We’re always learning about new things that have been uncovered but this one is quite mind-blowing to me. Insects locked away in amber for millions of years that are much more spectacular than you’d expect. 

It seems a team of researchers from the Nanjing Institute of Geology and Paleontology of the Chinese Academy of Sciences or NIGPAS for short has found some insects that are roughly 99 million years old and locked within amber so they’re also extremely well-preserved at that. These specific insects are quite interesting as now we can see their true coloration. Knowing that in itself is a huge thing and helps us better understand the creatures as a whole. 

The abstract of a study titled ‘Structural colours in diverse Mesozoic insects’ that was published in the Proceedings of the Royal Society B on these findings goes as follows:

Structural colours, nature’s most pure and intense colours, originate when light is scattered via nanoscale modulations of the refractive index. Original colours in fossils illuminate the ecological interactions among extinct organisms and functional evolution of colours. Here, we report multiple examples of vivid metallic colours in diverse insects from mid-Cretaceous amber. Scanning and transmission electron microscopy revealed a smooth outer surface and five alternating electron-dense and electron-lucent layers in the epicuticle of a fossil wasp, suggesting that multilayer reflectors, the most common biophotonic nanostructure in animals and even plants, are responsible for the exceptional preservation of colour in amber fossils. Based on theoretical modelling of the reflectance spectra, a reflective peak of wavelength of 514 nm was calculated, corresponding to the bluish-green colour observed under white light. The green to blue structural colours in fossil wasps, beetles, and a fly most likely functioned as camouflage, although other functions such as thermoregulation cannot be ruled out. This discovery not only provides critical evidence of evolution of structural colours in arthropods but also sheds light on the preservation potential of nanostructures of ancient animals through geological time.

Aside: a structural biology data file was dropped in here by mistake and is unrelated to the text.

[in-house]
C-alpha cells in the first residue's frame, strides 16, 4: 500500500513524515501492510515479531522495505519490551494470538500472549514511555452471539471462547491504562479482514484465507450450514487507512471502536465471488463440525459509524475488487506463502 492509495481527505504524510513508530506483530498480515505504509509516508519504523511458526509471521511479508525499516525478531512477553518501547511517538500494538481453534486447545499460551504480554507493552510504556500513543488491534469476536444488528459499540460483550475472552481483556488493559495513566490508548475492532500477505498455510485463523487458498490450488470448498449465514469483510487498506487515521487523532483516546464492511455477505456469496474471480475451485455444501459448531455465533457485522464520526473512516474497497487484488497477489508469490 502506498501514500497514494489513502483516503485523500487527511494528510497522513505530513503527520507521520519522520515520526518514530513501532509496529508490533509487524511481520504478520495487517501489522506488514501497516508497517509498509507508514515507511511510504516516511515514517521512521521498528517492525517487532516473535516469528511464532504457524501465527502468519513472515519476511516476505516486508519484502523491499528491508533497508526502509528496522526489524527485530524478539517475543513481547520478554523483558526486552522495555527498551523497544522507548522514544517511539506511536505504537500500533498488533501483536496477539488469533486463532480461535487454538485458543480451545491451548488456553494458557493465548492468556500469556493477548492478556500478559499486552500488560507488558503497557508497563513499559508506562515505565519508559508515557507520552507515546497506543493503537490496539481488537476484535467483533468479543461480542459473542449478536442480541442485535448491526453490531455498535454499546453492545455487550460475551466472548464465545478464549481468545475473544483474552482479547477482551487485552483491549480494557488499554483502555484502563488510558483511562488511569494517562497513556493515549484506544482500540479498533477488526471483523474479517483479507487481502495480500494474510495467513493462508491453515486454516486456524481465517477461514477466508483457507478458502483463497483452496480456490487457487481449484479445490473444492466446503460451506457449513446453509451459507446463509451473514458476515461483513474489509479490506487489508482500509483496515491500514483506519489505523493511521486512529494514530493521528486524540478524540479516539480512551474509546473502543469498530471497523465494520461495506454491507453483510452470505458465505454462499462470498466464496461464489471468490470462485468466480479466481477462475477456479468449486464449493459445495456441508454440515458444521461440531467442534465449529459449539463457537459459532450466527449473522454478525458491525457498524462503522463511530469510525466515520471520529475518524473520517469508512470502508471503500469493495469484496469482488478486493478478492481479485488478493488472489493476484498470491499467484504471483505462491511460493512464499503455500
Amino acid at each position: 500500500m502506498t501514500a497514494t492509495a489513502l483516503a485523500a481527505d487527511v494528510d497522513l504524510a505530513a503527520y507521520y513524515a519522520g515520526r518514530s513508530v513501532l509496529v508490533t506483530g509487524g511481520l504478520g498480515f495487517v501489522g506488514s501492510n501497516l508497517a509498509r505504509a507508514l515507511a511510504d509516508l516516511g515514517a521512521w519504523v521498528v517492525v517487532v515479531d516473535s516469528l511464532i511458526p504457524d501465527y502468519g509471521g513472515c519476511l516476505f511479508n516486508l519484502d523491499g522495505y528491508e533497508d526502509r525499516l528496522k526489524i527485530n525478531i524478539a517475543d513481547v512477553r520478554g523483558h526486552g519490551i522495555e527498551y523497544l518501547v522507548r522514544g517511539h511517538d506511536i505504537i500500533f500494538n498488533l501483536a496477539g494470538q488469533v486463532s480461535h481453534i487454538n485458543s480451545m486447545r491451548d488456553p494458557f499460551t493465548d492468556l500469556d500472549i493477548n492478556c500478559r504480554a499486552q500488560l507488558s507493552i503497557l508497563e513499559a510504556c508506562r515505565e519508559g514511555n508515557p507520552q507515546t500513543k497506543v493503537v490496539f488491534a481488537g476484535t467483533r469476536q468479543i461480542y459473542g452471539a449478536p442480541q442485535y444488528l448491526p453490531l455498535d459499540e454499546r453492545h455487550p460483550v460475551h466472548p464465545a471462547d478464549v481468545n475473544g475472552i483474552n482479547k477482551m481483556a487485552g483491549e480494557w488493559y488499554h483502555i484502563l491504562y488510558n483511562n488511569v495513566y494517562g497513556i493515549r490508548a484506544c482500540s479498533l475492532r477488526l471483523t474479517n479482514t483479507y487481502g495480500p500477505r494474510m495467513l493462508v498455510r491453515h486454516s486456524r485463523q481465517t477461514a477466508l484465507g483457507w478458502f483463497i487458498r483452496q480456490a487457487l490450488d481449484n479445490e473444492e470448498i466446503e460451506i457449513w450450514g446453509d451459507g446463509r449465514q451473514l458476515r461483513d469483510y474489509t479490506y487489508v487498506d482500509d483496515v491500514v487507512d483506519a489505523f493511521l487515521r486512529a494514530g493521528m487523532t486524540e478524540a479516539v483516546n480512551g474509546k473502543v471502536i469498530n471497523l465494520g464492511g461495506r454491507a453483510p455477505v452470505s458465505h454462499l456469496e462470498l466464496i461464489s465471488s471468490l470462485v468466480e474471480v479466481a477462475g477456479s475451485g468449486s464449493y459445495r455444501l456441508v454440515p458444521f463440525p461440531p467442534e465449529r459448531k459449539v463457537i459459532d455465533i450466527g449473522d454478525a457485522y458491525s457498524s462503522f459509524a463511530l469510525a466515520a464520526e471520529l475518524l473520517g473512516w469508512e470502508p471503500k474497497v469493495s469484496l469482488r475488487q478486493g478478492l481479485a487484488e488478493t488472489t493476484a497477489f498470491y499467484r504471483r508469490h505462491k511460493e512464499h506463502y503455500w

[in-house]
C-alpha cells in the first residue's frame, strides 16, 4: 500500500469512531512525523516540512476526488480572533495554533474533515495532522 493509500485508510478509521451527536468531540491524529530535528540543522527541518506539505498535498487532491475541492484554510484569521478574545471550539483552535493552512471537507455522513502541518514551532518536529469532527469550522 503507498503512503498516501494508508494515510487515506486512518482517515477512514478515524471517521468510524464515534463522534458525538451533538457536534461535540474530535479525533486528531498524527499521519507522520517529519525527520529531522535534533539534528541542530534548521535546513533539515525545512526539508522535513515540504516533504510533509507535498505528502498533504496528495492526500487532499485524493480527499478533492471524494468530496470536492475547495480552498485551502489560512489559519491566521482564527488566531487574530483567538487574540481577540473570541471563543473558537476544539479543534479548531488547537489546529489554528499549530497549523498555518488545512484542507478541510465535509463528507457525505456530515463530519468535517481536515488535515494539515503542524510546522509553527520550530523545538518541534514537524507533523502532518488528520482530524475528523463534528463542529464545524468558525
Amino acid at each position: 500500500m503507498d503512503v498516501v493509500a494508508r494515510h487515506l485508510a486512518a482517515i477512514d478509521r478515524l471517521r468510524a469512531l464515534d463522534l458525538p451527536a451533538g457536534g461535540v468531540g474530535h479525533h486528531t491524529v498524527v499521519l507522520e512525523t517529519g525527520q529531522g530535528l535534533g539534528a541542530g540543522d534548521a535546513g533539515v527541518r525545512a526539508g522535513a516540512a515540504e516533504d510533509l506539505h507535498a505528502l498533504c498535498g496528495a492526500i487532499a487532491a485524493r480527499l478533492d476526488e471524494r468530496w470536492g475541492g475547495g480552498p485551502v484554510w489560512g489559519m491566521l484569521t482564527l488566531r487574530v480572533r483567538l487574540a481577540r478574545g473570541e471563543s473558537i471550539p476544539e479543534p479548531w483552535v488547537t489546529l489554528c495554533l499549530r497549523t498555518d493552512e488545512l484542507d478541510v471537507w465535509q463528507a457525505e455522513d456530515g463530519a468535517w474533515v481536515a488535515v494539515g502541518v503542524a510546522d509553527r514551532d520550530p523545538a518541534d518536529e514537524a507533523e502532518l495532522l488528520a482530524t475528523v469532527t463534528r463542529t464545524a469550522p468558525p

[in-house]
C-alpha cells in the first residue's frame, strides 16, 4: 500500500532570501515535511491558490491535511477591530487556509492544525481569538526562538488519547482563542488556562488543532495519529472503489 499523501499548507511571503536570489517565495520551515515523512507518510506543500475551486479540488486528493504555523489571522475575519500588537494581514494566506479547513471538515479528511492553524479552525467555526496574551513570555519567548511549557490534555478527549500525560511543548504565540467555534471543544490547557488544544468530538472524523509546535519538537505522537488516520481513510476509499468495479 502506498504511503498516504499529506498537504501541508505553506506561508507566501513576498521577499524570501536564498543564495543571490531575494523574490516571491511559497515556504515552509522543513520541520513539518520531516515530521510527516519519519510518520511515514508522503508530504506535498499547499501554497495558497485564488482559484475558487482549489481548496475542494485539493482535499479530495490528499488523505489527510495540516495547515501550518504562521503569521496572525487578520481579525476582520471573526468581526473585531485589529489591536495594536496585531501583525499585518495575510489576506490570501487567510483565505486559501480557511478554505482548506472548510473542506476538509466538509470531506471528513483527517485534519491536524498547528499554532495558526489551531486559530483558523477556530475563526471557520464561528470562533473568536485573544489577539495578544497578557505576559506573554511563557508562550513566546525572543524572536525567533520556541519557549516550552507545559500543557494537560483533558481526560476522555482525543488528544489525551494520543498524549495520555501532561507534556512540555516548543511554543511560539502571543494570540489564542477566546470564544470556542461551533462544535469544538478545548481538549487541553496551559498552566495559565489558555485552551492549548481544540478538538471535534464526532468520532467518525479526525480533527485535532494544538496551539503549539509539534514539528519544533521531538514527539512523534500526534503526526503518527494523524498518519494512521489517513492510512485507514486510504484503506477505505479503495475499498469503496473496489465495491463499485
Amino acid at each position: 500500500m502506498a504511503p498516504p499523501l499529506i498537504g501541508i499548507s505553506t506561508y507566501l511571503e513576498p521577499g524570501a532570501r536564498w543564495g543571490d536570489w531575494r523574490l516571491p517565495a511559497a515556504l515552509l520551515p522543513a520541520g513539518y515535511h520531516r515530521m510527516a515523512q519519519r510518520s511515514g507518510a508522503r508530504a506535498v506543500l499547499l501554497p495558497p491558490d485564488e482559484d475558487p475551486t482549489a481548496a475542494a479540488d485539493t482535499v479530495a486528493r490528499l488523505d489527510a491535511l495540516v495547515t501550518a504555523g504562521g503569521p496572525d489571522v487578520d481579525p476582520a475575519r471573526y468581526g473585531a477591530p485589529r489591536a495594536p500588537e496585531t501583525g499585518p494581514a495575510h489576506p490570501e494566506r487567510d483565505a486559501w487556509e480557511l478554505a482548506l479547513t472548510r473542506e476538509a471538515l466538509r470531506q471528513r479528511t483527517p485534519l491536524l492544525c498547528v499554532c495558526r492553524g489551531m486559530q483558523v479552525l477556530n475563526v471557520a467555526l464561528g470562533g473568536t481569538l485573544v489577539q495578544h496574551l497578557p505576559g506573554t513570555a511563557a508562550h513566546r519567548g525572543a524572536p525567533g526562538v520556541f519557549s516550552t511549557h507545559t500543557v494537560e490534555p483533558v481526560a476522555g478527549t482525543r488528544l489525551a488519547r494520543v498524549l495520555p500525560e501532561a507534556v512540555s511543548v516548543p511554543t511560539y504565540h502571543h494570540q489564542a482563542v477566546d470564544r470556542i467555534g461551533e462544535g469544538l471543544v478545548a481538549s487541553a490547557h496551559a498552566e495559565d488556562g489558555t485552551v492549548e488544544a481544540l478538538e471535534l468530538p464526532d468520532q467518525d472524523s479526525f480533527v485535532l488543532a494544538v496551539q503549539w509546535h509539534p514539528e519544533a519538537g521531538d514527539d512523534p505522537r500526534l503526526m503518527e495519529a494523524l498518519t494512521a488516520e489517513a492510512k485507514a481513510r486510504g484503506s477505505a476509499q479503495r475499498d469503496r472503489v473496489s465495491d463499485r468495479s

It’s quite puzzling as to why color is preserved in this manner in some amber fossils and not in others but by finding these perhaps in time we will be able to better understand exactly that. According to Psys.org, these researchers used electron microscopy in order to see just how these fossils were able to scatter light because of how preserved their exoskeletons were, and they seem to be almost glowing in that sense. This in itself might not sound like much but it’s quite a huge find. 

Dr. Cai Chenyang who lead this study said as follows in a statement as noted by Psys.org:

“The amber is mid-Cretaceous, approximately 99 million years old, dating back to the golden age of dinosaurs. It is essentially resin produced by ancient coniferous trees that grew in a tropical rainforest environment. Animals and plants trapped in the thick resin got preserved, some with life-like fidelity,”

“At the moment we also cannot rule out the possibility that the colors play other roles besides camouflage, such as thermoregulation.”

For more information on this interesting find take a look at the video below. What do you think about all of this? I for one think anytime good quality fossils are found, it’s worth celebrating. Who knows what we will learn from these specific beings as a whole?

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